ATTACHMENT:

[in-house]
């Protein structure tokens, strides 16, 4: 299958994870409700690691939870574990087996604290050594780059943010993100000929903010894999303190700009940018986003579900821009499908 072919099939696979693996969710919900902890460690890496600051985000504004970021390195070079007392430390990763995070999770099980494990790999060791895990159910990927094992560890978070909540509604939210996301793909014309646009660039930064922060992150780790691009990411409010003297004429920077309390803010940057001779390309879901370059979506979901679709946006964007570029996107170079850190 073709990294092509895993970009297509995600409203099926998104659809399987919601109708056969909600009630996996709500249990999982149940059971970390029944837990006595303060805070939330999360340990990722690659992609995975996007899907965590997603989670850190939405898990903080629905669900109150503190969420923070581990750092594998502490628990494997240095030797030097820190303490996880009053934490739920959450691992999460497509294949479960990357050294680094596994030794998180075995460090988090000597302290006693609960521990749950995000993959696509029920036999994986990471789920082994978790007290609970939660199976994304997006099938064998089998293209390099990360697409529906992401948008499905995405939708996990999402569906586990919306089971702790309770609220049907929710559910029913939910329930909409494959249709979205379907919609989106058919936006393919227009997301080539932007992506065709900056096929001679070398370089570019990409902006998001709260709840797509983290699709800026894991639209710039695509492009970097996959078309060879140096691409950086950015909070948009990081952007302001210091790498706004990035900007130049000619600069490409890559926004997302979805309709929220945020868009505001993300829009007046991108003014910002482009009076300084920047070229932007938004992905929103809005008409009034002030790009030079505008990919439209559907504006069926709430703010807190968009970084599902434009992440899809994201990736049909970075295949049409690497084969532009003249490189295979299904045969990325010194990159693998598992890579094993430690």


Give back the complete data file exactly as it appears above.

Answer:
[in-house]
């Protein structure tokens, strides 16, 4: 299958994870409700690691939870574990087996604290050594780059943010993100000929903010894999303190700009940018986003579900821009499908 072919099939696979693996969710919900902890460690890496600051985000504004970021390195070079007392430390990763995070999770099980494990790999060791895990159910990927094992560890978070909540509604939210996301793909014309646009660039930064922060992150780790691009990411409010003297004429920077309390803010940057001779390309879901370059979506979901679709946006964007570029996107170079850190 073709990294092509895993970009297509995600409203099926998104659809399987919601109708056969909600009630996996709500249990999982149940059971970390029944837990006595303060805070939330999360340990990722690659992609995975996007899907965590997603989670850190939405898990903080629905669900109150503190969420923070581990750092594998502490628990494997240095030797030097820190303490996880009053934490739920959450691992999460497509294949479960990357050294680094596994030794998180075995460090988090000597302290006693609960521990749950995000993959696509029920036999994986990471789920082994978790007290609970939660199976994304997006099938064998089998293209390099990360697409529906992401948008499905995405939708996990999402569906586990919306089971702790309770609220049907929710559910029913939910329930909409494959249709979205379907919609989106058919936006393919227009997301080539932007992506065709900056096929001679070398370089570019990409902006998001709260709840797509983290699709800026894991639209710039695509492009970097996959078309060879140096691409950086950015909070948009990081952007302001210091790498706004990035900007130049000619600069490409890559926004997302979805309709929220945020868009505001993300829009007046991108003014910002482009009076300084920047070229932007938004992905929103809005008409009034002030790009030079505008990919439209559907504006069926709430703010807190968009970084599902434009992440899809994201990736049909970075295949049409690497084969532009003249490189295979299904045969990325010194990159693998598992890579094993430690």